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Home / Opinion / Views /  2020 could be for manufacturing what 1991 was for our economy

India, once a predominantly agrarian economy, has come to be acknowledged globally as a software/ information technology giant. Sector-wise, it has been a quantum leap from agriculture to services. While there have been state interventions aimed at industrialization, ranging from the “temples of modern India" to special economic zones, an Indian manufacturing revolution never really took off in earnest.

Manufacturing, however, must take off now. Every year, an estimated 12-15 million youngsters enter the Indian job market. Our mainly service-oriented economy is structurally incapable of absorbing this massive influx of human resources. The only sector that can, clearly, is manufacturing.

In 2014, when the Bharatiya Janata Party government was voted to power, Prime Minister Narendra Modi was determined to change things. His government launched an ambitious “Make in India" programme in September 2014 that sought to take the share of manufacturing to 25% of the country’s gross domestic product (GDP).

While sectors like smartphone production did get a big boost as a result, there’s a view that more could have been done to encourage domestic manufacturing. In this context, recent covid-induced global supply chain disruptions and international trade wars, both of which had China in focus, have presented us with a unique opportunity. Every other country and large corporation is looking to de-risk its dependence on China and hunting for alternatives. If India plays its cards right and acts now on key policy initiatives, it can emerge as a preferred destination for global supply chains and as a manufacturing hub for the world.

The Modi government has sought to make up for missed opportunities by launching Make in India 2.0. It has tweaked its priorities to make the country a manufacturing hub under the overarching idea of Atmanirbhar Bharat. Even if the idea of a self-reliant India is not entirely new, the renewed thrust on “Vocal for Local" and “Make in India for the world" could see it succeed. The political intent is evident. It’s now for India to seize the moment that history has presented it in the form of an opportunity.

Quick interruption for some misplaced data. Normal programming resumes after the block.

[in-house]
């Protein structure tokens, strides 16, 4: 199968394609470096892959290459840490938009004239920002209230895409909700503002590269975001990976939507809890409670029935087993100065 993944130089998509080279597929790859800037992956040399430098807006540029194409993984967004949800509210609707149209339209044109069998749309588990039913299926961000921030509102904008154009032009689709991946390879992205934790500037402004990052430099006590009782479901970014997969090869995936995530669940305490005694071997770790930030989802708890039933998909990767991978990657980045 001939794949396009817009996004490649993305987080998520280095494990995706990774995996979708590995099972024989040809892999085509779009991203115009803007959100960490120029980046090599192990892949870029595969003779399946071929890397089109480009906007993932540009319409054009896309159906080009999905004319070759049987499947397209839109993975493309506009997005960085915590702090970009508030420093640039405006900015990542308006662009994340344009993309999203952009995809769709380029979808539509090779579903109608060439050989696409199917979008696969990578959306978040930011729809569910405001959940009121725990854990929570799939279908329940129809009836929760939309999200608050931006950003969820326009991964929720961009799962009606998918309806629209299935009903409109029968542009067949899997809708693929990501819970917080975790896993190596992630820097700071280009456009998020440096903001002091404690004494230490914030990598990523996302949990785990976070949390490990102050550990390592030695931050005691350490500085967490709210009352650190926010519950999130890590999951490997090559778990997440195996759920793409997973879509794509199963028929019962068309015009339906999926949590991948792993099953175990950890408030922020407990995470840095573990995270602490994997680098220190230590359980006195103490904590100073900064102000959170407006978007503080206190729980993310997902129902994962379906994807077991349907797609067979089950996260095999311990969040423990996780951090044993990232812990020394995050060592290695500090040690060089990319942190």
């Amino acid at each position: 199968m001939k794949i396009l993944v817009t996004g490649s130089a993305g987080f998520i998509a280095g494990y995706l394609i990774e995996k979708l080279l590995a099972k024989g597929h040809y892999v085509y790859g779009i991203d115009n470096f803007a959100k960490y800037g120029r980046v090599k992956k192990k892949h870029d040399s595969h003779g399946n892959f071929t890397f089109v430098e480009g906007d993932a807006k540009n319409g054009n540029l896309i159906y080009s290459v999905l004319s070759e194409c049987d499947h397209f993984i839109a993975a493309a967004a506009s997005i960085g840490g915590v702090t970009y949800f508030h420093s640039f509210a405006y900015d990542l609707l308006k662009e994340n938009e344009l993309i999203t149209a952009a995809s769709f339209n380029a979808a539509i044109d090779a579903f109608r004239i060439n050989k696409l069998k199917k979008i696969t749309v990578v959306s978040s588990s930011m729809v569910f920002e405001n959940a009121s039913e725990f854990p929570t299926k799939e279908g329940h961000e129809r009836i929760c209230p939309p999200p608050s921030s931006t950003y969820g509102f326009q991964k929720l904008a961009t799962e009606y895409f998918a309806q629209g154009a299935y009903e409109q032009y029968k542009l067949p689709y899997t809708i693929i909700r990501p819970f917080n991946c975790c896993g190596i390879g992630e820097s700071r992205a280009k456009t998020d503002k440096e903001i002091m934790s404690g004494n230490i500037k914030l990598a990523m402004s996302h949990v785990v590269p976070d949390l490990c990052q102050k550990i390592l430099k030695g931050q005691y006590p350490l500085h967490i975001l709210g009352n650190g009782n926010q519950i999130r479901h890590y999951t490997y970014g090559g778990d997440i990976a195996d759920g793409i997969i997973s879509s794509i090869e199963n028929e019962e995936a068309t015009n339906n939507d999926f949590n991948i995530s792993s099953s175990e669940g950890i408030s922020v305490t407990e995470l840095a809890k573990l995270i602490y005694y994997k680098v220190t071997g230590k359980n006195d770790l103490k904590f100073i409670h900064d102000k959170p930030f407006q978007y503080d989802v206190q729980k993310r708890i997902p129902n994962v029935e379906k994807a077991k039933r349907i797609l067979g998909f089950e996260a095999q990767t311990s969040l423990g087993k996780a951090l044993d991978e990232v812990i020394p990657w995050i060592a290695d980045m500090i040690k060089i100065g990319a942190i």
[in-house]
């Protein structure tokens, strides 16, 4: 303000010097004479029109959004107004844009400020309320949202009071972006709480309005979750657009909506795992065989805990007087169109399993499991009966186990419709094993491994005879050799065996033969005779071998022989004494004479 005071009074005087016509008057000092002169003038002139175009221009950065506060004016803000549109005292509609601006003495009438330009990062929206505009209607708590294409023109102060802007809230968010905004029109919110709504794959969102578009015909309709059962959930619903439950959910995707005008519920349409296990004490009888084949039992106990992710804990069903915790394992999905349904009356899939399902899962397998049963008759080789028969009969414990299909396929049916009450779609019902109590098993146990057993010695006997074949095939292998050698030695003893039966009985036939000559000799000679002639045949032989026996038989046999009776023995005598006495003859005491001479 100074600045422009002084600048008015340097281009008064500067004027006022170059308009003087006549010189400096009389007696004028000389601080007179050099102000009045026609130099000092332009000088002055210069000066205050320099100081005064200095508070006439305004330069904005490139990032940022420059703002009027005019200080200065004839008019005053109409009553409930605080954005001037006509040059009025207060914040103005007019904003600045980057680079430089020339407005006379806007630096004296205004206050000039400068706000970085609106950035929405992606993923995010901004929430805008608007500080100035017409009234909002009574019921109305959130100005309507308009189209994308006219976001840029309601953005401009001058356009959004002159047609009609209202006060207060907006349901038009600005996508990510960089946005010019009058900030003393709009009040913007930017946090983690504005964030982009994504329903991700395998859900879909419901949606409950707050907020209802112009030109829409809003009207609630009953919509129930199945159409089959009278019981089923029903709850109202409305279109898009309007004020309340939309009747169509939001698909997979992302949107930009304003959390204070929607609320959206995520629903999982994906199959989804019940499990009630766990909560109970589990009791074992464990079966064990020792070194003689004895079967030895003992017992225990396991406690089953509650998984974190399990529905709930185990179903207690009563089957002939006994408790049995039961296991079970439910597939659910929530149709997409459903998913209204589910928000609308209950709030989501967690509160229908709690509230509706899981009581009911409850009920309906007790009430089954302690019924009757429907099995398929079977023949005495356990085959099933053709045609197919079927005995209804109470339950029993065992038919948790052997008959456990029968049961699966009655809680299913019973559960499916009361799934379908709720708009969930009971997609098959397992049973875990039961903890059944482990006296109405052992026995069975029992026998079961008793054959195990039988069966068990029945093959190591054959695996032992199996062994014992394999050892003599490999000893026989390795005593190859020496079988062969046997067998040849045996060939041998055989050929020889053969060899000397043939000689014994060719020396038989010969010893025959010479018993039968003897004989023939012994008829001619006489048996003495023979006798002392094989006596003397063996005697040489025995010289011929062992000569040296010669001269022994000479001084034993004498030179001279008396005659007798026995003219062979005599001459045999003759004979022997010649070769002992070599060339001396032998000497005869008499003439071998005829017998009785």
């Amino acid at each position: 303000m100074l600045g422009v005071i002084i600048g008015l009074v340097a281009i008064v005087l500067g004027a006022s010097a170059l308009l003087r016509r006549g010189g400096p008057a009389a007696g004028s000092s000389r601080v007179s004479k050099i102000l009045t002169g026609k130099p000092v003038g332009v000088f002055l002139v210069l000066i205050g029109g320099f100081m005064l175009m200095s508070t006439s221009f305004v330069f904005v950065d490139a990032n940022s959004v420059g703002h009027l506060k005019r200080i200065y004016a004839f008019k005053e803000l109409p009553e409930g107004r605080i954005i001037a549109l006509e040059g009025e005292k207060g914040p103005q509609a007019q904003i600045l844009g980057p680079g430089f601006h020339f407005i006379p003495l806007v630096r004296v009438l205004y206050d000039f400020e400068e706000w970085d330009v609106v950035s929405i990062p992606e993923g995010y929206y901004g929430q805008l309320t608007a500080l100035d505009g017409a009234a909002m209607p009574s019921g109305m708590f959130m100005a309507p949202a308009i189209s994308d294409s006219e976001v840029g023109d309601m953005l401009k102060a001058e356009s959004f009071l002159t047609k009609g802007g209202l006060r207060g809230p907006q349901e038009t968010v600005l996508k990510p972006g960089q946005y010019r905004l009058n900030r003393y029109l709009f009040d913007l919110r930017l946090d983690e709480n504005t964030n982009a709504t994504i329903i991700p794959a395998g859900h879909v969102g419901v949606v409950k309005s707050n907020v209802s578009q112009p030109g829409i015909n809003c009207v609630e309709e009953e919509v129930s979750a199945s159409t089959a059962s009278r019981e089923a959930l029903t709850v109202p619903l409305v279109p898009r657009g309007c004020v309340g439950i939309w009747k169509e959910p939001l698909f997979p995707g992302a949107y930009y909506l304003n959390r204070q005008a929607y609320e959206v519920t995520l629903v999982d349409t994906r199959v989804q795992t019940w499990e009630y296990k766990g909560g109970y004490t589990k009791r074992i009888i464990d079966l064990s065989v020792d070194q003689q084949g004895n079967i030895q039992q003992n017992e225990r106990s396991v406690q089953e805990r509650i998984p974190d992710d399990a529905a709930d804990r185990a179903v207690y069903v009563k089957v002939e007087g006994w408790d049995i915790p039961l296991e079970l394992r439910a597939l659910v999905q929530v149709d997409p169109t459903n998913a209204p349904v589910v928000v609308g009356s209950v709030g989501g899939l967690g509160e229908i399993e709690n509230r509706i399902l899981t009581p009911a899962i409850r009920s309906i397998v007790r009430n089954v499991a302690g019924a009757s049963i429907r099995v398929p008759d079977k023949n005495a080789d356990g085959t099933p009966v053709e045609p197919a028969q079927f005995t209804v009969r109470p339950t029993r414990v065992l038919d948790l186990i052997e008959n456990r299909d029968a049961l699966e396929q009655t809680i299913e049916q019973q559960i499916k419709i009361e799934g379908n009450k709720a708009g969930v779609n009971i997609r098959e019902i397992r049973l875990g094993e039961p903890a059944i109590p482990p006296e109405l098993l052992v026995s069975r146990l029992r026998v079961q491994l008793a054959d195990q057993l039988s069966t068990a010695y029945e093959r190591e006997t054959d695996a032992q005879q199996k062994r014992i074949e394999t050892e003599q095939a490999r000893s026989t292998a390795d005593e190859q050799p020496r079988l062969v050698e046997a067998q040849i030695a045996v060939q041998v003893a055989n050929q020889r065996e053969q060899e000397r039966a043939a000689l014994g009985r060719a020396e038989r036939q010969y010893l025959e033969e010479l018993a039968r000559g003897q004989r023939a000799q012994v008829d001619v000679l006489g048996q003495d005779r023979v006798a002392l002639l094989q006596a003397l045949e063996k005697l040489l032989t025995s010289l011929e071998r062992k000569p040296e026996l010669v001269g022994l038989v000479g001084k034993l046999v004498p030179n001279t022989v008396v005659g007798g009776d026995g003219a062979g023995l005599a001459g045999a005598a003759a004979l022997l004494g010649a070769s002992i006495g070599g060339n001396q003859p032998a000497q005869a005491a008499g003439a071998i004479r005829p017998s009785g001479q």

Let’s look at some of the latest initiatives that we have seen in the Make in India story so far. The latest drive focuses on 27 sectors; and 24 sub-sectors, including agro-processing, electronics, steel, textiles and auto parts have been identified with their export potential kept in mind, as also their scope for import substitution and employment generation towards making India a global supplier as part of the Atmanirbhar Bharat vision.

As part of the government’s thrust for local capacity expansion, the Union ministry of defence has earmarked 101 items that will be manufactured and procured domestically.

However, myriad challenges remain. A recent Teamlease report showed how difficult it is to do business in India, notwithstanding the government’s good intentions. The conditions and demands of India are unique, and hence call for a uniquely Indian response. For a diverse, throbbing democracy, an idea like self-reliance may just provide the template needed for a manufacturing boom. The time to act is now. Let me list some priorities that must be met for that to happen.